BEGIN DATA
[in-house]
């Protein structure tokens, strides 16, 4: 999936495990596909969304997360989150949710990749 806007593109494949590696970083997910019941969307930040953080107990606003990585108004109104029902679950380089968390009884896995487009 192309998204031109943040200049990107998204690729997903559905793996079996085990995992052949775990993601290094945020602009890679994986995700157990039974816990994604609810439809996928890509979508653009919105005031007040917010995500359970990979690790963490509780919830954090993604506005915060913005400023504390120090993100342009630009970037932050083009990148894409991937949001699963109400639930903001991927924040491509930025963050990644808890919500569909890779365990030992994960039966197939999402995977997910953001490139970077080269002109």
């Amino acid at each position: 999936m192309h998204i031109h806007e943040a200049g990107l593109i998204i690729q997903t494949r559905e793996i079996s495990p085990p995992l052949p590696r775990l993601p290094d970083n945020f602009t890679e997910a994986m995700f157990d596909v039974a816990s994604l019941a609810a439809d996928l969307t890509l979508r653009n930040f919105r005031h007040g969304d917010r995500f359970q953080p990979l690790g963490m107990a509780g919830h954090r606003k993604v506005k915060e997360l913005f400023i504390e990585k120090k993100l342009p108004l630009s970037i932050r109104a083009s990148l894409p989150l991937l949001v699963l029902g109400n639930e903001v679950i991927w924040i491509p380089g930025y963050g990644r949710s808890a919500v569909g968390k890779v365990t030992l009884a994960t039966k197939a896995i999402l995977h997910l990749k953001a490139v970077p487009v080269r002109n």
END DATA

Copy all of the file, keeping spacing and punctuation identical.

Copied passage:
[in-house]
């Protein structure tokens, strides 16, 4: 999936495990596909969304997360989150949710990749 806007593109494949590696970083997910019941969307930040953080107990606003990585108004109104029902679950380089968390009884896995487009 192309998204031109943040200049990107998204690729997903559905793996079996085990995992052949775990993601290094945020602009890679994986995700157990039974816990994604609810439809996928890509979508653009919105005031007040917010995500359970990979690790963490509780919830954090993604506005915060913005400023504390120090993100342009630009970037932050083009990148894409991937949001699963109400639930903001991927924040491509930025963050990644808890919500569909890779365990030992994960039966197939999402995977997910953001490139970077080269002109």
């Amino acid at each position: 999936m192309h998204i031109h806007e943040a200049g990107l593109i998204i690729q997903t494949r559905e793996i079996s495990p085990p995992l052949p590696r775990l993601p290094d970083n945020f602009t890679e997910a994986m995700f157990d596909v039974a816990s994604l019941a609810a439809d996928l969307t890509l979508r653009n930040f919105r005031h007040g969304d917010r995500f359970q953080p990979l690790g963490m107990a509780g919830h954090r606003k993604v506005k915060e997360l913005f400023i504390e990585k120090k993100l342009p108004l630009s970037i932050r109104a083009s990148l894409p989150l991937l949001v699963l029902g109400n639930e903001v679950i991927w924040i491509p380089g930025y963050g990644r949710s808890a919500v569909g968390k890779v365990t030992l009884a994960t039966k197939a896995i999402l995977h997910l990749k953001a490139v970077p487009v080269r002109n």